The Station tells a science-fiction story we’ve all heard before. Earth has lost contact with a crew aboard a space station, and you are sent in to investigate what happened to them. This premise usually reveals flesh-eating aliens, rogue A.I., or astronauts suffering from space madness. However, none of your discoveries made aboard space station Espial are substantial – just cryptic audio recordings and notes that hint at a larger story that never truly unfurls.
Following in the footsteps of similar narrative experiences like Gone Home and Tacoma, The Station gives the player little direction, and instead allows for freedom of discovery. The allure here is to take your time, study every inch of The Espial, and get to know the crew by the trail they left behind. Playing the role of an investigator is a satisfying experience, as The Espial feels like a real place, mixing state-of-the-art technologies with ordinary human things. The personalities of the crew emerge from their workplaces and living quarters, such as reading their personal emails, or viewing the photographs hidden in their lockers. You end up feeling more of a connection to each of them than the story you are supposed to be unearthing.
While discoveries are made in a nonlinear fashion, some of The Station’s best moments are tied to locked doors used to gate progress. These doors often bring puzzles, each challenging you in a different way, whether it’s learning a crewmember’s security code or figuring out how to awaken a robot. A couple of the solutions are a bit obtuse, but most of these moments either strengthen The Espial as a believable place, or give you a taste of how advanced human technologies are in this vision of the future.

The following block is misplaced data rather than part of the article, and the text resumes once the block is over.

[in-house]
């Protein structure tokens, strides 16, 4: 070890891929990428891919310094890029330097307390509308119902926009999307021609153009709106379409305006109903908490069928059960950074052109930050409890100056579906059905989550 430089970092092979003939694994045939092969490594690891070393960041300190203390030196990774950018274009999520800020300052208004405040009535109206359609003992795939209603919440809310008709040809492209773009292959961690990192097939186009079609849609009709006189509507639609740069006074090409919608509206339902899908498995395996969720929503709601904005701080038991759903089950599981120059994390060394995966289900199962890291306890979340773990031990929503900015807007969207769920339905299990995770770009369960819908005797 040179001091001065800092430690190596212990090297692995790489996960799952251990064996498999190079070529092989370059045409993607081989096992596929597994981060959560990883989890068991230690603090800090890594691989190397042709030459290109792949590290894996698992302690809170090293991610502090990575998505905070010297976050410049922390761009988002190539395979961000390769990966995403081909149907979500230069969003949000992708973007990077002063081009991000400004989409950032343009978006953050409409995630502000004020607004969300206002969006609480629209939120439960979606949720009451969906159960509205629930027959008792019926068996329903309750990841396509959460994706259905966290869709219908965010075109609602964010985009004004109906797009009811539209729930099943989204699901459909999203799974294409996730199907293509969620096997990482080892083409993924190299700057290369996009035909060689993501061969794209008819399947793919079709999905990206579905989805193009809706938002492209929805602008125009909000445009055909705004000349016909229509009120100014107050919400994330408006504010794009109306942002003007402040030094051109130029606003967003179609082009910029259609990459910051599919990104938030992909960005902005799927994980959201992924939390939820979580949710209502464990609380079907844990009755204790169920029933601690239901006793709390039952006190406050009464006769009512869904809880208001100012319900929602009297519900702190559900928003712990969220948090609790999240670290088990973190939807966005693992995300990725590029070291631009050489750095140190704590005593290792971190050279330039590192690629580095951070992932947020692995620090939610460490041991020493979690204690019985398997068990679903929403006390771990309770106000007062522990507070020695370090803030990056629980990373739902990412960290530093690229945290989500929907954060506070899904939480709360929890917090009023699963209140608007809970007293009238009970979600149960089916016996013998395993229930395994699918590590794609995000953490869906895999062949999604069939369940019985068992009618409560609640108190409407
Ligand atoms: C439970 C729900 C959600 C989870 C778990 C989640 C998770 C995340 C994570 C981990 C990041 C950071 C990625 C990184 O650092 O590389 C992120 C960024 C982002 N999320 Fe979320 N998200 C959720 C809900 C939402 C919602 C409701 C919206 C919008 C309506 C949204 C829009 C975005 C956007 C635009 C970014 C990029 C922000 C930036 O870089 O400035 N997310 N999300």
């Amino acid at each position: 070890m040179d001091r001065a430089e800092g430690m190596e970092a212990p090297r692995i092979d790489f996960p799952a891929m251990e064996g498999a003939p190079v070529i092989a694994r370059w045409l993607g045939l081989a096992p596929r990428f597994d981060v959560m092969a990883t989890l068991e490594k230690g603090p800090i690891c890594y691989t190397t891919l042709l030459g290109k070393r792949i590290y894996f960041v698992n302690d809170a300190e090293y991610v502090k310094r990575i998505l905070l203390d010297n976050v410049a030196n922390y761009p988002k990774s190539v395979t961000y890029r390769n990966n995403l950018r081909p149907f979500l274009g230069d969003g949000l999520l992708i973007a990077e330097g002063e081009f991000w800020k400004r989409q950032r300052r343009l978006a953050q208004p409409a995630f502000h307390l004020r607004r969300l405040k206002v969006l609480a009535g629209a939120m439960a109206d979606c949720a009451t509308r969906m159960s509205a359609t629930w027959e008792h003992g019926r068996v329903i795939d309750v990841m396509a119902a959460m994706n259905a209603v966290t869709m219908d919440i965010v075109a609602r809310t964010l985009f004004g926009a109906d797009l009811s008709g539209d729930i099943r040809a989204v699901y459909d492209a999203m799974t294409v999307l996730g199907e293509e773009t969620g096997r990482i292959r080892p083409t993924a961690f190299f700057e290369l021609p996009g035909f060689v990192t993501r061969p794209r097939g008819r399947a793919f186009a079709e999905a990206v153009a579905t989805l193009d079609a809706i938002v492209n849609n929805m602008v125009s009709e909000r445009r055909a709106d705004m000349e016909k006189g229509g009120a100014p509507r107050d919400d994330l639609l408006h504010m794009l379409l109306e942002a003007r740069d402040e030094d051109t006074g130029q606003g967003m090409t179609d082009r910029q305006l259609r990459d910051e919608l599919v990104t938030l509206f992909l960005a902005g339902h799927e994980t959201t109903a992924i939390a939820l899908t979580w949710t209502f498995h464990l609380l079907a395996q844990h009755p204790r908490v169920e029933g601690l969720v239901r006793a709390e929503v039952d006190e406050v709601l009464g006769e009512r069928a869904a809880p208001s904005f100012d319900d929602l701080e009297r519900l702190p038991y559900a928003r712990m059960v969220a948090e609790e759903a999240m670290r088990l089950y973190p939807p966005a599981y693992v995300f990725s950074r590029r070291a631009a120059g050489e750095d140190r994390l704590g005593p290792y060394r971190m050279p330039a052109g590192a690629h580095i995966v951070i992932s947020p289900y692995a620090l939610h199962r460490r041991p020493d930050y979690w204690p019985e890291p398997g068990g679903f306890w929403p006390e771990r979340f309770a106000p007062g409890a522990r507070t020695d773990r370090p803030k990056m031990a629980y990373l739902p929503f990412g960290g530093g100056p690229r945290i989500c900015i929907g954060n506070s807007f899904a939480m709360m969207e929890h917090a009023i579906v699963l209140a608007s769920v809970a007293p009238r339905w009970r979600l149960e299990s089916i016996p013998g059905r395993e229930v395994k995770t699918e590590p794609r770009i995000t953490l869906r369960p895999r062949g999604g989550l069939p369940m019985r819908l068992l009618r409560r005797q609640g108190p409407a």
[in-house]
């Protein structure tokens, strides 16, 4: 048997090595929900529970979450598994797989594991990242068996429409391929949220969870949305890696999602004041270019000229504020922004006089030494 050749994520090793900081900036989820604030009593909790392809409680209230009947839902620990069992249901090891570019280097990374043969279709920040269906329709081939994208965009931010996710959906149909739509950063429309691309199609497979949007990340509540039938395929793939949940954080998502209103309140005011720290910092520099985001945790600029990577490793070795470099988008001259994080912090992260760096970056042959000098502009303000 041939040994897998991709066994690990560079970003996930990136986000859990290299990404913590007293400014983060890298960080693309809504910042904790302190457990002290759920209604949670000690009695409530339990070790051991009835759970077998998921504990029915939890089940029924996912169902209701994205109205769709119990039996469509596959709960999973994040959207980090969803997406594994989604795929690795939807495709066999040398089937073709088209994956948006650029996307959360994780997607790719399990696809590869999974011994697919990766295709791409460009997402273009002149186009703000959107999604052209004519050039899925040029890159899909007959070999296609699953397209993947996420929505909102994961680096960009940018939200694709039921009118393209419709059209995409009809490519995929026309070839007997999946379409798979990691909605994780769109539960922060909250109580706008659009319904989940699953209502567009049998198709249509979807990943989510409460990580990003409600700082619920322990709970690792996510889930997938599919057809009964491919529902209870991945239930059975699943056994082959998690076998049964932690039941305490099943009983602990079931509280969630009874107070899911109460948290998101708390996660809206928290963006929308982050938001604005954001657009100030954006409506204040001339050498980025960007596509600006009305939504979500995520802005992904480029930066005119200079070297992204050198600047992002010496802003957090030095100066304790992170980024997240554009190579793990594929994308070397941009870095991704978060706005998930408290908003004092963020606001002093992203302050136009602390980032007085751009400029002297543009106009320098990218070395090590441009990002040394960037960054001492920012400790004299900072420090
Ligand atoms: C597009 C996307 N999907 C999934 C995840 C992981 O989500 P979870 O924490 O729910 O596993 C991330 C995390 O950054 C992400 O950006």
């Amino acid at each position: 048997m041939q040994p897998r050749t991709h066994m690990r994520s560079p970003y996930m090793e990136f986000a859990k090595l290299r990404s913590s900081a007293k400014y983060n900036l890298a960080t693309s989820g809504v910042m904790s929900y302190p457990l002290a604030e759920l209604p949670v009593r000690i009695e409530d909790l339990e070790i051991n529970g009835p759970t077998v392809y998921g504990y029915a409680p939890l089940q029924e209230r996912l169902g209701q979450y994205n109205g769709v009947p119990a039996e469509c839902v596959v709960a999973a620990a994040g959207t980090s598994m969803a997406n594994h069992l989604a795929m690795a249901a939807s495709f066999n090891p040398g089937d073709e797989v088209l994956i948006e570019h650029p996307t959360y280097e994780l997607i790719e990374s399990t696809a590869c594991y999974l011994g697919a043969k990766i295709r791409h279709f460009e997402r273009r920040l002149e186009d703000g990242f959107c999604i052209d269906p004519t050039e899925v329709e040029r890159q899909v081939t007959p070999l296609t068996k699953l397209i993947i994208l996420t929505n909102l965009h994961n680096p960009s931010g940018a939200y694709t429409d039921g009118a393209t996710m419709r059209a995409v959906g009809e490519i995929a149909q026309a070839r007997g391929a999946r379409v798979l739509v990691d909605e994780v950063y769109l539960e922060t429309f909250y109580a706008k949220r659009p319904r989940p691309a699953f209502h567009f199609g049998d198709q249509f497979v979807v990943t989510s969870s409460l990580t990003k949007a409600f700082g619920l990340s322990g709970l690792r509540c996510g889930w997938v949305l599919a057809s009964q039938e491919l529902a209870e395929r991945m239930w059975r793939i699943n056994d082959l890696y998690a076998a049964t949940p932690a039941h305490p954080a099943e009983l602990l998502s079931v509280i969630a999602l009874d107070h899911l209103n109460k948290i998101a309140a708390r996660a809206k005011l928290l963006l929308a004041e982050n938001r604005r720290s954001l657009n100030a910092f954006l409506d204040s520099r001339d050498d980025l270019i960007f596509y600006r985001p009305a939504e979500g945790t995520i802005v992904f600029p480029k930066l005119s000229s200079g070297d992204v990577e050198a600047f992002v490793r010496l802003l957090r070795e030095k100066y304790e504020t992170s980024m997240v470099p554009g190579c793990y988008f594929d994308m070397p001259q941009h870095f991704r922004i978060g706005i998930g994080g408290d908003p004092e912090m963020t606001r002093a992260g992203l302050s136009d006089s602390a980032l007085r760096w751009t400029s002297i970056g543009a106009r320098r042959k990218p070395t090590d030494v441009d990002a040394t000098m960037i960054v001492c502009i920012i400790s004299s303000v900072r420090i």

Even after being stumped on a few puzzles, I completed The Station in just under two hours. The Espial isn’t a sprawling place, and most rooms contain just one or two points of interest, so you’re rarely left scratching your head for too long before stumbling upon an interactive item.
As much as I enjoyed learning about the crew, the game teases something greater. At the outset of play, you learn The Espial is orbiting an alien world, and is using a stealth technology to stay undetected. It’s here to determine if first contact should be made, but under the utmost caution, as the aliens are in the midst of civil war. As fascinating as this premise is, you don’t learn much about the aliens or the conflict, outside of seeing a purple trail of blood or a crewmember’s note stating these aliens can’t be trusted. The research done by the crew is mostly hidden away, with the focus falling more on their ethical approach to interacting with the aliens.
As interesting as the question of “What would mankind do?” is, The Station rarely has an answer. Perhaps thinking deeply about the dilemma is part of its charm, but it ended up being a hollow experience that didn’t deliver enough resolve on its alien ambitions.
Walking simulators are often defined by their stories. The Station never truly delivers on its premise.